“I believe that there is no compelling argument that our shareholders should be averse to a reverse stock split,” he said. “Were we to be somehow deprived of this… our future could turn quite bleak in the blink of an eye… our success could literally vaporize in an instant.”

That meeting to vote on the stock swap is scheduled for March 14. Even if it passes, it hit a snag Monday when a judge approved an injunction request and set a hearing for April 27 after some shareholders sued, accusing the company of eroding their voting power. That hearing is what caused the AMC proper stock to surge Monday, but Aron remained encouraged that the court allowed the vote to continue. He called the lawsuit “misguided” and said the company would “defend it vigorously.”

Aron also gave an outlook on the 2023 box office. While he acknowledged that full recovery to pre-pandemic norms won’t come until 2024 or 2025 at the earliest, as many as 75 percent more movies will hit screens in 2023. He said he believes as many as 30 movies this year could top $100 million at the domestic box office.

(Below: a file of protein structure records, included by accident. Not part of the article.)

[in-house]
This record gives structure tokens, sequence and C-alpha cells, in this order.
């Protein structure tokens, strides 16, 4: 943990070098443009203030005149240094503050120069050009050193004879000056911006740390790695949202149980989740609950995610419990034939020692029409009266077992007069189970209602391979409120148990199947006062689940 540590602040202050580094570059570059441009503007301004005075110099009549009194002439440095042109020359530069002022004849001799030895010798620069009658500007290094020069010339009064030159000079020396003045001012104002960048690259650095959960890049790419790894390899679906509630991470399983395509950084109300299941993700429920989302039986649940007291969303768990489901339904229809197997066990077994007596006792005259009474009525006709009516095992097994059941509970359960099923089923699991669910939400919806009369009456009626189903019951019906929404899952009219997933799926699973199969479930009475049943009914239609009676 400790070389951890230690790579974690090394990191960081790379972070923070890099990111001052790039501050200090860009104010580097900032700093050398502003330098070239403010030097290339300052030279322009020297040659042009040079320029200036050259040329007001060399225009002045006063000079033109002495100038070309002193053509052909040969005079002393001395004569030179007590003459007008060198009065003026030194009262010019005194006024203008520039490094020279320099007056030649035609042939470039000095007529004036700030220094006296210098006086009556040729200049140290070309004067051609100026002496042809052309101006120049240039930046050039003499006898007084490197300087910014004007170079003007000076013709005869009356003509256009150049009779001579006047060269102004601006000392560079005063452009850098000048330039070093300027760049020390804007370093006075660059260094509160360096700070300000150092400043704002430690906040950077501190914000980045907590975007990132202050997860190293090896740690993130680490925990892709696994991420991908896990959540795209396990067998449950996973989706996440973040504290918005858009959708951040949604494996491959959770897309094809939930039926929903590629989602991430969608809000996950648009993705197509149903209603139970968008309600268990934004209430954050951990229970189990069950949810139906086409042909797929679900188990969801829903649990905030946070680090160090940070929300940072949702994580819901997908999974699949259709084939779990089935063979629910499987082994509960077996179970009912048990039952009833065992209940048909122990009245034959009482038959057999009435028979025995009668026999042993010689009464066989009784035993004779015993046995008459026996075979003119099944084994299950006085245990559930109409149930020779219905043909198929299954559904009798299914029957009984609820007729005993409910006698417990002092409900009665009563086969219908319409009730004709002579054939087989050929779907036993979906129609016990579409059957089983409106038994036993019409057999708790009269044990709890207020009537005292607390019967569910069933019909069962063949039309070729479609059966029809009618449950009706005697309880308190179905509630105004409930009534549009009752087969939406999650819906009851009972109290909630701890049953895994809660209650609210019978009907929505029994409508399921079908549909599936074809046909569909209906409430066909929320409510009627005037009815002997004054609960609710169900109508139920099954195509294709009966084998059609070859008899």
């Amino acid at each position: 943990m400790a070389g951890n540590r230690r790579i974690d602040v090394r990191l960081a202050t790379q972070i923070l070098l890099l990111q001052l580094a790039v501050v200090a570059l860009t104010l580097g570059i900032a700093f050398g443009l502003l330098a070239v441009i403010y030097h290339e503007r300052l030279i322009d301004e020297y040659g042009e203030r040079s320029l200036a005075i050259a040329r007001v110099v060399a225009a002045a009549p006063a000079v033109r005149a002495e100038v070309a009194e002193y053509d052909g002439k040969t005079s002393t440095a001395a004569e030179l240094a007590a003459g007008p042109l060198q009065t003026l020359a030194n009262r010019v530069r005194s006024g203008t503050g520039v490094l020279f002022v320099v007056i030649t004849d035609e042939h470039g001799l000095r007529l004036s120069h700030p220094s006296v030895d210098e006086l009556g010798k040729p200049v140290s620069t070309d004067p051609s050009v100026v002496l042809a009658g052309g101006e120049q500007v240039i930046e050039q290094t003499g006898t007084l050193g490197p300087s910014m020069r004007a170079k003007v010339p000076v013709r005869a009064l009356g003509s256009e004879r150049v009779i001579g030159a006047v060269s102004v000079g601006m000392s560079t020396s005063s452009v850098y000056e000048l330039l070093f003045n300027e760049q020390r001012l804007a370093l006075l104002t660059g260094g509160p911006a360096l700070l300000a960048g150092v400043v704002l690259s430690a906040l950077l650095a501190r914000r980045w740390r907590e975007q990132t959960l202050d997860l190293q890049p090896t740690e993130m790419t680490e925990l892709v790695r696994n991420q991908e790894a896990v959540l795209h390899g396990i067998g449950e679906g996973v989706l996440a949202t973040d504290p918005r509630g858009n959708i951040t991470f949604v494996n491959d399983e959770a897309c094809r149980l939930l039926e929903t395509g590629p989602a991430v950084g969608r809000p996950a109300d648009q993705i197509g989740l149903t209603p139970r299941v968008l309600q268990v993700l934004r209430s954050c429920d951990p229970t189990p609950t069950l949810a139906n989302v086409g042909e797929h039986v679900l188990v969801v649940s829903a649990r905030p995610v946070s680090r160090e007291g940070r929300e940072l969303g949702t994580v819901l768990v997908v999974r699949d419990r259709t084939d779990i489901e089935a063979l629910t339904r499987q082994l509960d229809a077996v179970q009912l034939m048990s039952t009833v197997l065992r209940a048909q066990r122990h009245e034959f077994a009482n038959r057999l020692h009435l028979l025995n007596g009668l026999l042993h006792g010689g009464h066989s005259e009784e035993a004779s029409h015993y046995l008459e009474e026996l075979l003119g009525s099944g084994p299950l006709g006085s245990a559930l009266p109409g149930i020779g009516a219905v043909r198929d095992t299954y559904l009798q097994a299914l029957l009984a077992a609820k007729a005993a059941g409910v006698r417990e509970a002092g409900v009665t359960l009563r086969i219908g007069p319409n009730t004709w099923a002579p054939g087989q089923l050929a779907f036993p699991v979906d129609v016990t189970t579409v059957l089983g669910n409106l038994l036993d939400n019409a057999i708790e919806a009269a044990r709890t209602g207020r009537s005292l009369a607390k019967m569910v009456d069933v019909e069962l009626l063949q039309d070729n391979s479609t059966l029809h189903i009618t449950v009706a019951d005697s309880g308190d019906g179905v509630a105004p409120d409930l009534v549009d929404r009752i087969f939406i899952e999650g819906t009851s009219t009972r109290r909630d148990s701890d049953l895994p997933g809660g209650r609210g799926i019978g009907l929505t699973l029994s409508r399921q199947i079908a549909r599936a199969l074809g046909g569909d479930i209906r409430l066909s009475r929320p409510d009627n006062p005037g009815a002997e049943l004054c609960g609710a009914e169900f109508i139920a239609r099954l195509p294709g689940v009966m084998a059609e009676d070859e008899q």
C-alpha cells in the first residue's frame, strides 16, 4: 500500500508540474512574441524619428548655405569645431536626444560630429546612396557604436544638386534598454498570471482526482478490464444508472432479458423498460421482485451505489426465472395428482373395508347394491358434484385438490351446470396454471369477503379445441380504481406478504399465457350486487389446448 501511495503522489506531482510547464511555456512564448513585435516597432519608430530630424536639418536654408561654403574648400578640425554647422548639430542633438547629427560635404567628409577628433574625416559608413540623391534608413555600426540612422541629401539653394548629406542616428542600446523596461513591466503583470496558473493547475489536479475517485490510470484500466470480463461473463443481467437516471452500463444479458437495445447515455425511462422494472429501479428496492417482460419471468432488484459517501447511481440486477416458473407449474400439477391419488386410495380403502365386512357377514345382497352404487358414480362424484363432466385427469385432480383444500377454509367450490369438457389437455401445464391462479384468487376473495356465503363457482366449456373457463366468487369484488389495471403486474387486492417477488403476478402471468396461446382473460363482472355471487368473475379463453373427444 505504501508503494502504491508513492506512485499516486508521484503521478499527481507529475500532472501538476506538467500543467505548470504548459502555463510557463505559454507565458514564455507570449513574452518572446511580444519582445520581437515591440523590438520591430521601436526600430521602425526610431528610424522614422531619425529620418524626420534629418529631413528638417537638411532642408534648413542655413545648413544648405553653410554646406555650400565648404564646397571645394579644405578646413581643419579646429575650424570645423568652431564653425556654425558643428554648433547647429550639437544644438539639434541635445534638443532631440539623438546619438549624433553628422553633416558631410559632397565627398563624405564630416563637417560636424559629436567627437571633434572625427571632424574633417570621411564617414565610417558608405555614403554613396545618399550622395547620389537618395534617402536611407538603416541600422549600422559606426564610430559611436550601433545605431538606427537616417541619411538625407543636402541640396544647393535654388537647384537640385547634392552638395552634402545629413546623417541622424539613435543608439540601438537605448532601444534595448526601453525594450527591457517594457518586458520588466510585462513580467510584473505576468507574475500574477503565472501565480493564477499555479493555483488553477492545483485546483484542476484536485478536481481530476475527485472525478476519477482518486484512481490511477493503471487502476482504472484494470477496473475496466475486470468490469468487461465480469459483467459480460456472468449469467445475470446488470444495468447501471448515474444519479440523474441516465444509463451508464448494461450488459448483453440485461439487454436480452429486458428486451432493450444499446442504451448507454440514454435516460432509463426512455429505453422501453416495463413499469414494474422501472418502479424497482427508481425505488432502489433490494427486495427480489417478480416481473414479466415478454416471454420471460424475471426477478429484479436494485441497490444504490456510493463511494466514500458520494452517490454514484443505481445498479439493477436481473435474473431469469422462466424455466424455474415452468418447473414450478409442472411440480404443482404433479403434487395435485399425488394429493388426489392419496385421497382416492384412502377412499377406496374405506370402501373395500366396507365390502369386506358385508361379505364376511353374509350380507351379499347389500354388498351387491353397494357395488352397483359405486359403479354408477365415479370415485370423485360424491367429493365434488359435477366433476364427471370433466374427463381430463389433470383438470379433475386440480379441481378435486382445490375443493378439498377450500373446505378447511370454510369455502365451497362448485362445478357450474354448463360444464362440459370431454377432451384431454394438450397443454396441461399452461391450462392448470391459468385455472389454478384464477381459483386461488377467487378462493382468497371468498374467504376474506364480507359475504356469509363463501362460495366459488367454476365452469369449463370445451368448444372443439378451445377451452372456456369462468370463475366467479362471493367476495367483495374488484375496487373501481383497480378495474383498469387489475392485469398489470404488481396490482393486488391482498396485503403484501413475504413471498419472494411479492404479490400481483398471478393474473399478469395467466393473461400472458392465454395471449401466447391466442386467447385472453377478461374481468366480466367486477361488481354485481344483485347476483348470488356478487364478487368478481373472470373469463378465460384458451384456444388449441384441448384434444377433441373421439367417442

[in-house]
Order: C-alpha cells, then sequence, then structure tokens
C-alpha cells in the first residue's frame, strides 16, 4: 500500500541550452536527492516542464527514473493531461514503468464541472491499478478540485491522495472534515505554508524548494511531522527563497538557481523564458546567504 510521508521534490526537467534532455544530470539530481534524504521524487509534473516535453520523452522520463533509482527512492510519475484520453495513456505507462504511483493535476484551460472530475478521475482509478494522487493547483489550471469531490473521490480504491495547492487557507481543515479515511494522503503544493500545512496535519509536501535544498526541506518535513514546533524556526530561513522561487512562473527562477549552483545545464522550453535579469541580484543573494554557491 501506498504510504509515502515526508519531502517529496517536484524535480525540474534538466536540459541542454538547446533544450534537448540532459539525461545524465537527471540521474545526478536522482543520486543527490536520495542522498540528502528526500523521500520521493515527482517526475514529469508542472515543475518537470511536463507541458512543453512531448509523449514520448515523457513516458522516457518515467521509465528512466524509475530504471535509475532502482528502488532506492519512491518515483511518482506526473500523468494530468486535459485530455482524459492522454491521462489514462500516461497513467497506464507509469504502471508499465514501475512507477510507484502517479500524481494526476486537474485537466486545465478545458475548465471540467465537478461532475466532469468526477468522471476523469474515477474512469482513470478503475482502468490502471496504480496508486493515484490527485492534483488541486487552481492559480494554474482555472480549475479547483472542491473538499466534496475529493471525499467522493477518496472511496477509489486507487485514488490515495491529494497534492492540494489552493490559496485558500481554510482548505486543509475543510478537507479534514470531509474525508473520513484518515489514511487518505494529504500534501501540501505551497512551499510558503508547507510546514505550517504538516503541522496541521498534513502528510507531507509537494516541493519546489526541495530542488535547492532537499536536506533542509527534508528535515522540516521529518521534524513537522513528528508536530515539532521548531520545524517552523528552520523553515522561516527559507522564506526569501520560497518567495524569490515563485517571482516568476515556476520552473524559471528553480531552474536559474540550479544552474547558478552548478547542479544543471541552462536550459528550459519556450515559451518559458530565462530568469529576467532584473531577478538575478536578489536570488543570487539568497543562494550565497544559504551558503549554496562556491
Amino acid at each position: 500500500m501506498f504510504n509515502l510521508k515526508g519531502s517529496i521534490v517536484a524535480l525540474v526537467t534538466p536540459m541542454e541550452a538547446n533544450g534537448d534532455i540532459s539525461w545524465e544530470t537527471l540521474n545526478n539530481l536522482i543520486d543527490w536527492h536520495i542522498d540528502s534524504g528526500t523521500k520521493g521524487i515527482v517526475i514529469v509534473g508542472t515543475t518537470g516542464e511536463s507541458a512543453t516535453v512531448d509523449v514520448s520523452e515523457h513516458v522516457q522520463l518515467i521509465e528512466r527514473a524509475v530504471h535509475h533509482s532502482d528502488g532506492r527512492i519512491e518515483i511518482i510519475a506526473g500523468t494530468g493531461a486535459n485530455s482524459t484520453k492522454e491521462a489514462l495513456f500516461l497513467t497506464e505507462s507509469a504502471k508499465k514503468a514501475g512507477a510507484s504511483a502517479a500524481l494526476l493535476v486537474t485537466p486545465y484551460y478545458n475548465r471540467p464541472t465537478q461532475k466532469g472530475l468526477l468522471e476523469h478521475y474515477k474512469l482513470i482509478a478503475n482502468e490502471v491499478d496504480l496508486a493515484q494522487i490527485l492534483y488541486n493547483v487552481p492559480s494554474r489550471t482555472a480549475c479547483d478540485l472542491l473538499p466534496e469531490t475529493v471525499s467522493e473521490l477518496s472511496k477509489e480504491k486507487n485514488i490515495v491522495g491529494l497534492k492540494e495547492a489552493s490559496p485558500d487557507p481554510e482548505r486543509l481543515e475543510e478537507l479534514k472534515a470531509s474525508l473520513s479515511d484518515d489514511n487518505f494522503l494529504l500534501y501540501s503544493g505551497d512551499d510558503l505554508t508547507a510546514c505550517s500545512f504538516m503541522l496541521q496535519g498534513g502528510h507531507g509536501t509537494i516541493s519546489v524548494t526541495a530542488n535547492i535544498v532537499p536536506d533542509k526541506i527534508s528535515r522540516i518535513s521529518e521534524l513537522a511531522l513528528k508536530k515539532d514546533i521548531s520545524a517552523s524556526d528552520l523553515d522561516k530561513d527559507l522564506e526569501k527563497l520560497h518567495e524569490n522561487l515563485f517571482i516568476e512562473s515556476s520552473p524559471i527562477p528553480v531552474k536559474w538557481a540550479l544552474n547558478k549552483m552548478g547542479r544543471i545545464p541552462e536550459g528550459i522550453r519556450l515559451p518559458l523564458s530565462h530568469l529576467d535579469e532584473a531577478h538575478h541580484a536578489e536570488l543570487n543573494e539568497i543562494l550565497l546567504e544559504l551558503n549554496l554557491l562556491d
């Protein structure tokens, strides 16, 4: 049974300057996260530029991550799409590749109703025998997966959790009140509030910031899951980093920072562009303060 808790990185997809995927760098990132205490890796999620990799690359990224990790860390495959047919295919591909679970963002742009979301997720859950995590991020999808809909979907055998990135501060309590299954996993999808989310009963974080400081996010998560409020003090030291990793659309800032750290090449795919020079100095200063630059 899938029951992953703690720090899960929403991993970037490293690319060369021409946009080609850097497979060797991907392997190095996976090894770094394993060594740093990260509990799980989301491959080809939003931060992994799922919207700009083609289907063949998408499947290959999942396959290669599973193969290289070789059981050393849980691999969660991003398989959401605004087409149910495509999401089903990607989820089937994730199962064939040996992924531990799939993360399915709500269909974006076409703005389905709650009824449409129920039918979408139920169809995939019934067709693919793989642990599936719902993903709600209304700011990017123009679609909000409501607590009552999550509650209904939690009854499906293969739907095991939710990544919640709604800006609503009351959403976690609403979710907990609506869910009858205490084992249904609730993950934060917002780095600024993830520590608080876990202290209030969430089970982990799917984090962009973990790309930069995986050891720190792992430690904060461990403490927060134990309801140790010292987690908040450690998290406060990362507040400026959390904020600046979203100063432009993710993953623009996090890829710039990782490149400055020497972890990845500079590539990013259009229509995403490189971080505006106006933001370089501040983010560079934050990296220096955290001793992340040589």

There was also the new Sightline policy, which raises the prices for the best seats in the house while offering a discount in case you feel like sitting in the front row. Aron stressed that Sightline remains a test case in the hopes that they can roll it out nationwide later this year. He even speculated that down the road, if AMC felt the need to raise movie ticket prices, there’s a chance they could jack up prices only in the premium seats and leave the rest of the house at the old prices.

“We do understand, however, this is a a substantial change in the status quo for moviegoers, so we will be watching very closely,” he said.

AMC did outperform average market expectations in Q4, posting revenue of $990.9 million for the quarter compared to Wall Street estimates of $977.6 million, as well as earnings per share of -$.14 compared to estimates that pegged losses of $.21. An additional boon should come next quarter, where “Avatar: The Way of Water” made a solid chunk of its money. AMC has a particularly high market share of theaters for the film because so much of the viewing skewed toward AMC’s many IMAX and other premium large format screens.

Additional reporting by Wilson Chapman.